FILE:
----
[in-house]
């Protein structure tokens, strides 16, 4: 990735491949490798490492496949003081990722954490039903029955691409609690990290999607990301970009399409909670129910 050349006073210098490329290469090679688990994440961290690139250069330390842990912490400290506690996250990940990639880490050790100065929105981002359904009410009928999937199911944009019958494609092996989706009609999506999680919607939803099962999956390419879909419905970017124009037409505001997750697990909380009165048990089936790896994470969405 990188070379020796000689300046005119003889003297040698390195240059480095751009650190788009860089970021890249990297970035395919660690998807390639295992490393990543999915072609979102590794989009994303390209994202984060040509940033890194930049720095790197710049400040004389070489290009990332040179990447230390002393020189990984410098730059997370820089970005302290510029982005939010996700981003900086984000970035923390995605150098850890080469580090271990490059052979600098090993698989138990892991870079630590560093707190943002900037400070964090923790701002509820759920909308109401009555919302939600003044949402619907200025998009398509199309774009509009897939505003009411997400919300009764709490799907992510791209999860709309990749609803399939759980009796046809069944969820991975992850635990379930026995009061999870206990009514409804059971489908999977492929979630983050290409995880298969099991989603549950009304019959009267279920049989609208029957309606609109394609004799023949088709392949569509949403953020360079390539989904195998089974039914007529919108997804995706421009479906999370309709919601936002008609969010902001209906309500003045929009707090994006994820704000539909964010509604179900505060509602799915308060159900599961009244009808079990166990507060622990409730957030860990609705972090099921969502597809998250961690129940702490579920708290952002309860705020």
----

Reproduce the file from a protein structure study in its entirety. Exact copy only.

[in-house]
């Protein structure tokens, strides 16, 4: 990735491949490798490492496949003081990722954490039903029955691409609690990290999607990301970009399409909670129910 050349006073210098490329290469090679688990994440961290690139250069330390842990912490400290506690996250990940990639880490050790100065929105981002359904009410009928999937199911944009019958494609092996989706009609999506999680919607939803099962999956390419879909419905970017124009037409505001997750697990909380009165048990089936790896994470969405 990188070379020796000689300046005119003889003297040698390195240059480095751009650190788009860089970021890249990297970035395919660690998807390639295992490393990543999915072609979102590794989009994303390209994202984060040509940033890194930049720095790197710049400040004389070489290009990332040179990447230390002393020189990984410098730059997370820089970005302290510029982005939010996700981003900086984000970035923390995605150098850890080469580090271990490059052979600098090993698989138990892991870079630590560093707190943002900037400070964090923790701002509820759920909308109401009555919302939600003044949402619907200025998009398509199309774009509009897939505003009411997400919300009764709490799907992510791209999860709309990749609803399939759980009796046809069944969820991975992850635990379930026995009061999870206990009514409804059971489908999977492929979630983050290409995880298969099991989603549950009304019959009267279920049989609208029957309606609109394609004799023949088709392949569509949403953020360079390539989904195998089974039914007529919108997804995706421009479906999370309709919601936002008609969010902001209906309500003045929009707090994006994820704000539909964010509604179900505060509602799915308060159900599961009244009808079990166990507060622990409730957030860990609705972090099921969502597809998250961690129940702490579920708290952002309860705020």